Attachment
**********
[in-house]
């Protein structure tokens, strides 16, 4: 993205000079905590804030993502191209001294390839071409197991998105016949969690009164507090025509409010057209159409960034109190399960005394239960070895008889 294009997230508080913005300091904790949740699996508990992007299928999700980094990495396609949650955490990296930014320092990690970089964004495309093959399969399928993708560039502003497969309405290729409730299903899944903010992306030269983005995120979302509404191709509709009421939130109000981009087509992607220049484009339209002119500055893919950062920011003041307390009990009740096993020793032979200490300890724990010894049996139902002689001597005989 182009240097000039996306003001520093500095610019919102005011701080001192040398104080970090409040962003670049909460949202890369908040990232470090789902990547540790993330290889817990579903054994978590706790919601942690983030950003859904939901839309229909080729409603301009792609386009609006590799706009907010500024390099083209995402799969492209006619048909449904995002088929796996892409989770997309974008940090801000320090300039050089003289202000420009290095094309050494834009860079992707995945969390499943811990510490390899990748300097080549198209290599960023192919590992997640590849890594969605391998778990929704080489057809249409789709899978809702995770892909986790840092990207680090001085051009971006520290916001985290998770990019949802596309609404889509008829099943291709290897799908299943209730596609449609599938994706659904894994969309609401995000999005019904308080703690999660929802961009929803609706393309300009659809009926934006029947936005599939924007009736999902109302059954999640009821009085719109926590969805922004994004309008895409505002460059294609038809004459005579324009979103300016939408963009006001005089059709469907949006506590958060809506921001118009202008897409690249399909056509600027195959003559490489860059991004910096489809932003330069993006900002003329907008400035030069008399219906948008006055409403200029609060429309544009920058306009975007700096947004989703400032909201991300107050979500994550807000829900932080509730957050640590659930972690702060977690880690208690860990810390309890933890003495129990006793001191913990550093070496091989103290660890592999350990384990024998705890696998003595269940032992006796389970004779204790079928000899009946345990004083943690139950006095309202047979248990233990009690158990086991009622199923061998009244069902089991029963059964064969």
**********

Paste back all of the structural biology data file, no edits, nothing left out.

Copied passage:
[in-house]
């Protein structure tokens, strides 16, 4: 993205000079905590804030993502191209001294390839071409197991998105016949969690009164507090025509409010057209159409960034109190399960005394239960070895008889 294009997230508080913005300091904790949740699996508990992007299928999700980094990495396609949650955490990296930014320092990690970089964004495309093959399969399928993708560039502003497969309405290729409730299903899944903010992306030269983005995120979302509404191709509709009421939130109000981009087509992607220049484009339209002119500055893919950062920011003041307390009990009740096993020793032979200490300890724990010894049996139902002689001597005989 182009240097000039996306003001520093500095610019919102005011701080001192040398104080970090409040962003670049909460949202890369908040990232470090789902990547540790993330290889817990579903054994978590706790919601942690983030950003859904939901839309229909080729409603301009792609386009609006590799706009907010500024390099083209995402799969492209006619048909449904995002088929796996892409989770997309974008940090801000320090300039050089003289202000420009290095094309050494834009860079992707995945969390499943811990510490390899990748300097080549198209290599960023192919590992997640590849890594969605391998778990929704080489057809249409789709899978809702995770892909986790840092990207680090001085051009971006520290916001985290998770990019949802596309609404889509008829099943291709290897799908299943209730596609449609599938994706659904894994969309609401995000999005019904308080703690999660929802961009929803609706393309300009659809009926934006029947936005599939924007009736999902109302059954999640009821009085719109926590969805922004994004309008895409505002460059294609038809004459005579324009979103300016939408963009006001005089059709469907949006506590958060809506921001118009202008897409690249399909056509600027195959003559490489860059991004910096489809932003330069993006900002003329907008400035030069008399219906948008006055409403200029609060429309544009920058306009975007700096947004989703400032909201991300107050979500994550807000829900932080509730957050640590659930972690702060977690880690208690860990810390309890933890003495129990006793001191913990550093070496091989103290660890592999350990384990024998705890696998003595269940032992006796389970004779204790079928000899009946345990004083943690139950006095309202047979248990233990009690158990086991009622199923061998009244069902089991029963059964064969």